... The intention is to bind those primitives found to be useful into higher level versions of occam. Some of the primitives (e.g. SEMAPHORE) may never themselves be made visible in the language, but may be used to implement bindings of higher-level paradigms (such as SHARED channels and the BLACKBOARDs). The compiler will perform the relevant usage checking on all new language bindings, closing the security loopholes opened by raw use of the primitives.


  1. Figure 1 did not turn out very illustrative in the article, since in occam, indenting is compulsory to 2 spaces per level. Also, during alignment with magazine's layout style, the boxes did not align with ALT guards' conditions.
    (In magazine: page 58)
  2. Guards determine whether data is ready on a channel and act as virtual switches.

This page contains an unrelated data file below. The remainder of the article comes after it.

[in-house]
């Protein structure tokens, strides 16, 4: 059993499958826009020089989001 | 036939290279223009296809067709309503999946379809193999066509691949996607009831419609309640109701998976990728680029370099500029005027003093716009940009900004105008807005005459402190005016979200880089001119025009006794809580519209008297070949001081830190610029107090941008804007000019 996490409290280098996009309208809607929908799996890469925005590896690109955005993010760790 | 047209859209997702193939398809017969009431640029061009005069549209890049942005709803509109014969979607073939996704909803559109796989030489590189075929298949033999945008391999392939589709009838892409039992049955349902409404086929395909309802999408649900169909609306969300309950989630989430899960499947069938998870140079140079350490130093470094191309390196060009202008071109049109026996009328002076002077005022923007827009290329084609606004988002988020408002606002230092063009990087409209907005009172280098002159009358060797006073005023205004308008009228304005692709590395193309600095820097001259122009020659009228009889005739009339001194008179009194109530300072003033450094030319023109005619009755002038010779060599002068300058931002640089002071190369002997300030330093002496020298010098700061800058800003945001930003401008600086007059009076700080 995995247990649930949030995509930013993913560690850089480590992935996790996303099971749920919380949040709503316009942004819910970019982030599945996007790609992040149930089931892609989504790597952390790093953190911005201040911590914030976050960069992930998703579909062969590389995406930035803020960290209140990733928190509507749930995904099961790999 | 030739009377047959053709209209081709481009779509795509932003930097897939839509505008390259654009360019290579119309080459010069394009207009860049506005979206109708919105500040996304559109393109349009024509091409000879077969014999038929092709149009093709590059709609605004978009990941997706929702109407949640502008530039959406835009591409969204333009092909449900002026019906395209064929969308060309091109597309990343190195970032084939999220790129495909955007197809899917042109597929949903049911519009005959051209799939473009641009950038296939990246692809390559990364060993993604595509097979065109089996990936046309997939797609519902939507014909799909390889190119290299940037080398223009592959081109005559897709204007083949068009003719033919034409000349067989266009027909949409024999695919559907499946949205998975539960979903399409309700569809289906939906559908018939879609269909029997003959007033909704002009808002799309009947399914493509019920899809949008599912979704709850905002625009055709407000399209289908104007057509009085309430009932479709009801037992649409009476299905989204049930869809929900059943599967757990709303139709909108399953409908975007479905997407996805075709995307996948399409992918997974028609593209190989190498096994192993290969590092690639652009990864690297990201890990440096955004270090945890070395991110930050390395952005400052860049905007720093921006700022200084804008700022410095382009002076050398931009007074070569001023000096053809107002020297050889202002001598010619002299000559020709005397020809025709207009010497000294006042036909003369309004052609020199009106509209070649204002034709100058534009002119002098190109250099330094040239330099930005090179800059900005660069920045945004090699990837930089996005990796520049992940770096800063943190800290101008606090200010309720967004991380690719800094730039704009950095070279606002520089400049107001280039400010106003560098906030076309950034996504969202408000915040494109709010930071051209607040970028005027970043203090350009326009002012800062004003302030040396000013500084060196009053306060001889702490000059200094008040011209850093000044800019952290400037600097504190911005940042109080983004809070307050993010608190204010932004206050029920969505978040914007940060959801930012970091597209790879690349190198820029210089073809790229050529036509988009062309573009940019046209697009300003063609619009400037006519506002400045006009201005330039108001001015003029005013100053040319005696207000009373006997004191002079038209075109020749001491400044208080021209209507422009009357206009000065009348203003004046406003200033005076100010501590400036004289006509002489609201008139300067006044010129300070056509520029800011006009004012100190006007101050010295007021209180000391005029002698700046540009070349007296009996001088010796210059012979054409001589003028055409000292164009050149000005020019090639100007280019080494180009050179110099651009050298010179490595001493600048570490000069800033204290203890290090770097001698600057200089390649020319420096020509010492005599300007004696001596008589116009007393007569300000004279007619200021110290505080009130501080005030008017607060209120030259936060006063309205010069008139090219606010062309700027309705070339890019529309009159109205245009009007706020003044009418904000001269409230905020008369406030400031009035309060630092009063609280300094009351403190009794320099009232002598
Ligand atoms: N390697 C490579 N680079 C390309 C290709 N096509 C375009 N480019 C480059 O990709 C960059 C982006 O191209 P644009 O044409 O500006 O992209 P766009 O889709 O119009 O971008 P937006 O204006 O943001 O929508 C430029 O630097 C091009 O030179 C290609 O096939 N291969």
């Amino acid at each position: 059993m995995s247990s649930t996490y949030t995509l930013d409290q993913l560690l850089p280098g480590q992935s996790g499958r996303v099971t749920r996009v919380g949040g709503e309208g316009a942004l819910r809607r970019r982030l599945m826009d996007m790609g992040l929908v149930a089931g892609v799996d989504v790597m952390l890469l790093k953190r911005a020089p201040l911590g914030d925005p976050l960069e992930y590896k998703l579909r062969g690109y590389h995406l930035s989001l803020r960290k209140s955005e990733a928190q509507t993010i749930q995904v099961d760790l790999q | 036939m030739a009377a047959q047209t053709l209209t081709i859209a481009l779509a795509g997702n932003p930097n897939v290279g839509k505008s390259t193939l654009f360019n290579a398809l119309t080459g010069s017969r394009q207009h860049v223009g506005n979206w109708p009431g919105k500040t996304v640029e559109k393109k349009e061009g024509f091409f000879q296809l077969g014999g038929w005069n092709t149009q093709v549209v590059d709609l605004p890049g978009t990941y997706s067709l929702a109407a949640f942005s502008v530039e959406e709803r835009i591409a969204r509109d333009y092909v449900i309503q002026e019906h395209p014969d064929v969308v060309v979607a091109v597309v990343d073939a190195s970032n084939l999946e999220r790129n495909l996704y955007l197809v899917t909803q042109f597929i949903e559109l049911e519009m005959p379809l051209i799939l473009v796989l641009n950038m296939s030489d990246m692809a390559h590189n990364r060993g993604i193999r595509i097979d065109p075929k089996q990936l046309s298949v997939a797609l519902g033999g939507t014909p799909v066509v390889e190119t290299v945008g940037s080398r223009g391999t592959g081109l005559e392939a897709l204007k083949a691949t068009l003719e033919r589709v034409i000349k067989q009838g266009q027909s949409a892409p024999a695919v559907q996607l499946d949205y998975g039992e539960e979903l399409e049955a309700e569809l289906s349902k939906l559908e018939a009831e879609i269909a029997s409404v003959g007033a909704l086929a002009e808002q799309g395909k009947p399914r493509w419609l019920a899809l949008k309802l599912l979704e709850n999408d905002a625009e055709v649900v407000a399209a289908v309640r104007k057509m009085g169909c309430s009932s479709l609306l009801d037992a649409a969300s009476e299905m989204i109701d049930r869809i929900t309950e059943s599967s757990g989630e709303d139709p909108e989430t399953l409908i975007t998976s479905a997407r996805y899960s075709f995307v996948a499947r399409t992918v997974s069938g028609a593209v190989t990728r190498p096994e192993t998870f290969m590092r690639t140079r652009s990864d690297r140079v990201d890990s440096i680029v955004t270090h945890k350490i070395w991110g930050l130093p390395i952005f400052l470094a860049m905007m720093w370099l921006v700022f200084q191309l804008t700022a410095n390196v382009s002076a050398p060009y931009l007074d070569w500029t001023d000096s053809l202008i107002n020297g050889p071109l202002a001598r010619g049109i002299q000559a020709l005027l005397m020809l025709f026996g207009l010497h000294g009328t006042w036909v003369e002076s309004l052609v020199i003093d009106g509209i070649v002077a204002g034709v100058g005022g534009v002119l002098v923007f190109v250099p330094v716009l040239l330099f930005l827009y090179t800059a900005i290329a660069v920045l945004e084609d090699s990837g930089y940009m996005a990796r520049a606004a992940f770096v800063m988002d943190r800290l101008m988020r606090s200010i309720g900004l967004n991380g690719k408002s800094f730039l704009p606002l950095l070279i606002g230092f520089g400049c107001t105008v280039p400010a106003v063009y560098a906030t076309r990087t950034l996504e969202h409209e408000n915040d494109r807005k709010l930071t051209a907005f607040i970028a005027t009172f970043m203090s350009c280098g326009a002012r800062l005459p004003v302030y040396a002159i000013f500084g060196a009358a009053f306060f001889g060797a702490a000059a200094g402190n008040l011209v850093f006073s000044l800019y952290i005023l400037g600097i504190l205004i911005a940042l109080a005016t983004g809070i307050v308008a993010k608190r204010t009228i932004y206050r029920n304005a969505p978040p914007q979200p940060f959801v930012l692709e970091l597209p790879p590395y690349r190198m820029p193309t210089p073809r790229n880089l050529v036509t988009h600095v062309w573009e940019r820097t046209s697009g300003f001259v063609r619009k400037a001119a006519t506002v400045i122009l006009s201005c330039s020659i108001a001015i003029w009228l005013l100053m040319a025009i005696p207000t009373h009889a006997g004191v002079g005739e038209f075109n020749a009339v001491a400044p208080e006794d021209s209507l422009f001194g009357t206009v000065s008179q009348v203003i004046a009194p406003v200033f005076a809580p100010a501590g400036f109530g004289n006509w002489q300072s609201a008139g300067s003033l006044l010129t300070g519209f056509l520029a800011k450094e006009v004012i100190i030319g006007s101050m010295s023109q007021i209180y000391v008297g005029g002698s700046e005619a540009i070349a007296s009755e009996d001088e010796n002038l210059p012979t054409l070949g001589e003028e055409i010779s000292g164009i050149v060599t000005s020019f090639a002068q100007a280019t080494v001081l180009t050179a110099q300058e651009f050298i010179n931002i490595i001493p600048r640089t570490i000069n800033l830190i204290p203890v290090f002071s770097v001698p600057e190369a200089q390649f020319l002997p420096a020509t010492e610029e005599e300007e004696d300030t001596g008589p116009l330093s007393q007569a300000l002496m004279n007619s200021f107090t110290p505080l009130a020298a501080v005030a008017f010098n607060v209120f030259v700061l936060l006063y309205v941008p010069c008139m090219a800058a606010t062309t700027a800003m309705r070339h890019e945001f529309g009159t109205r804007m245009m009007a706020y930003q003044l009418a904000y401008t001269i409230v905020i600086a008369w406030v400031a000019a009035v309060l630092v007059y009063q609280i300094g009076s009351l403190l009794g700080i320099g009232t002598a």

ALT's are so simple yet so difficult to get right in a description!
    • Whenever the program arrives at an ALT, the ALT structure is "built" by the runtime system.
    • If or when anything has arrived on any of the channels: if data has arrived, if timeout has occured or if you just want to poll, the ALT is "torn down" and the appropriate process code will run.
    • When processing has been finished, the ALT is reentered.
    • There is no active polling in this!
    • The switches I talk about are the conditions in each ALT component, and they act as physical switches would. If in occam, a boolean condition is not explicitly written (like just "chanin2 ? mix"), it reads TRUE meaning that if there was a switch there it would always be closed - or it would be just a wire (channel without switch).